Fridays are for food in this space and I’ve just come back from what I consider the greatest food country on the planet, Italy. I’m not going to dwell on my usual themes of great ingredients simply prepared although we were lucky enough to have many meals done exactly that way. Rather, what struck me on this trip was how true the entire culinary culture of the nation has remained to itself. Continue reading
Monthly Archives: September 2009
We returned from 10 days in Italy this afternoon. One might think that the hard part is adjusting to the 6 hour time change or the very different takes on food here vs. there. For me, neither of those is a huge issue. Sleep deprivation has been a way of life for me, as it probably has been for you, since high school and while I have written a lot about my love for Italian cooking as it is done in Italy, the real hard thing is to adjust to getting good service, honest pricing, and the occasional sincere smile back here in the USofA. Sometimes that grass isn’t always greener!
I’ll write more about this next week since I want to think about it a bit more. It’s always great to be home in your own bed, while I will be for a night and then on to out-of-town meetings. I just wanted to post something now that I have web access to let you know that I appreciate those of you who’ve come to the blog in my absence. I’ll try and reward your diligence with the usual daily posts. Grazie mille!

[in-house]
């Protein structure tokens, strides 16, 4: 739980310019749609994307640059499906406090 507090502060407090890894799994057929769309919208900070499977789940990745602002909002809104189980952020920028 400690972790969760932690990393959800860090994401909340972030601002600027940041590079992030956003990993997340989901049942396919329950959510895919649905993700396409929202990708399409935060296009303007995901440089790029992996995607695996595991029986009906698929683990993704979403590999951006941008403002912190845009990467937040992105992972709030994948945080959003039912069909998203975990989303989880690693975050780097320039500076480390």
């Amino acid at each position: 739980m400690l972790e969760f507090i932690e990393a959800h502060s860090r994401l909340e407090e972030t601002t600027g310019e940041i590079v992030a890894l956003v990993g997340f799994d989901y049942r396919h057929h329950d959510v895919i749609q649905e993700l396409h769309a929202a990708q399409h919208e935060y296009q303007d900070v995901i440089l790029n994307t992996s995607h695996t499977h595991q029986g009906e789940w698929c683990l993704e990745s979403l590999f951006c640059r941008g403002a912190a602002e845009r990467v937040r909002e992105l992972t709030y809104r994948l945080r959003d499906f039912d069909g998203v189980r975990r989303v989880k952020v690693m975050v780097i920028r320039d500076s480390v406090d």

A pretty interesting thing happened to us yesterday. As we were driving back to Praiano from Pompei, the Amalfi coast road was closed due to falling rock. Apparently the intense rain storms we had loosened the ground enough that some rocks tumbled down the cliffs and onto someone’s windshield. Talk about ruining a vacation! Anyway, we ran into a police roadblock in a little town called Piano di Sorrento. The police were busy yelling atchatting with all of us who had climbed out of our cars and were trying figure out what was going on. At some point, he got tired of the verbal abuse (and Italian is SUCH a great language for this) he was receiving for delaying everyone’s trip and told us “due minuti” – two minutes. A big cheer arose , we climbed back in our cars, and hurdled forward down the narrow road.
In another due minuti, we ran smack into another cop who was at the pile where the rocks had indeed fallen. Two guys were climbing up a pretty steep hill to inspect the state of the remaining rocks and no one was passing. We ended up going back almost to Pompei and taking another route home and as of this morning the road still isn’t open. Only two hours delay. Non che problema.
I write this because clearly the first cop decided it wasn’t his job to get abused so he’d pass the Euro on to the next guy. The only one whose situation he fixed was his own. You may have thought he was trying to be helpful but he wasn’t. Any cops like this in your business?